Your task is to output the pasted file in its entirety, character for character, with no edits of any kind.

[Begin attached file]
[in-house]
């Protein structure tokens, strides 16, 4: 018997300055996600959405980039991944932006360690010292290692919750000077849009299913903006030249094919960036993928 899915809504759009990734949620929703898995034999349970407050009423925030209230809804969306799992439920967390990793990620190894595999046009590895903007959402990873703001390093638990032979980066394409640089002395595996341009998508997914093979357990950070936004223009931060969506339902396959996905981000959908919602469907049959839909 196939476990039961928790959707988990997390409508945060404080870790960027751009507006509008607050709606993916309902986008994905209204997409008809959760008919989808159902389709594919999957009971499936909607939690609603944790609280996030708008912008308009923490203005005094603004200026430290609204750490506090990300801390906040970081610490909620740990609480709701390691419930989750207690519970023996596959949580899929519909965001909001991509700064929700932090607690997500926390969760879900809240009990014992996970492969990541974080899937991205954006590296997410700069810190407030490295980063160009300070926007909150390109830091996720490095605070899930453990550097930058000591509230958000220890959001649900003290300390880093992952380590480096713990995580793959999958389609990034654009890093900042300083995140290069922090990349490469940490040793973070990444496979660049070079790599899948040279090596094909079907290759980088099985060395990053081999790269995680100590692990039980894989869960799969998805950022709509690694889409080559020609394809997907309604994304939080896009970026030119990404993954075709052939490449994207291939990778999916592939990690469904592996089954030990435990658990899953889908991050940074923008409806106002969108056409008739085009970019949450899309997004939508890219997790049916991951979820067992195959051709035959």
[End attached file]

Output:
[in-house]
């Protein structure tokens, strides 16, 4: 018997300055996600959405980039991944932006360690010292290692919750000077849009299913903006030249094919960036993928 899915809504759009990734949620929703898995034999349970407050009423925030209230809804969306799992439920967390990793990620190894595999046009590895903007959402990873703001390093638990032979980066394409640089002395595996341009998508997914093979357990950070936004223009931060969506339902396959996905981000959908919602469907049959839909 196939476990039961928790959707988990997390409508945060404080870790960027751009507006509008607050709606993916309902986008994905209204997409008809959760008919989808159902389709594919999957009971499936909607939690609603944790609280996030708008912008308009923490203005005094603004200026430290609204750490506090990300801390906040970081610490909620740990609480709701390691419930989750207690519970023996596959949580899929519909965001909001991509700064929700932090607690997500926390969760879900809240009990014992996970492969990541974080899937991205954006590296997410700069810190407030490295980063160009300070926007909150390109830091996720490095605070899930453990550097930058000591509230958000220890959001649900003290300390880093992952380590480096713990995580793959999958389609990034654009890093900042300083995140290069922090990349490469940490040793973070990444496979660049070079790599899948040279090596094909079907290759980088099985060395990053081999790269995680100590692990039980894989869960799969998805950022709509690694889409080559020609394809997907309604994304939080896009970026030119990404993954075709052939490449994207291939990778999916592939990690469904592996089954030990435990658990899953889908991050940074923008409806106002969108056409008739085009970019949450899309997004939508890219997790049916991951979820067992195959051709035959």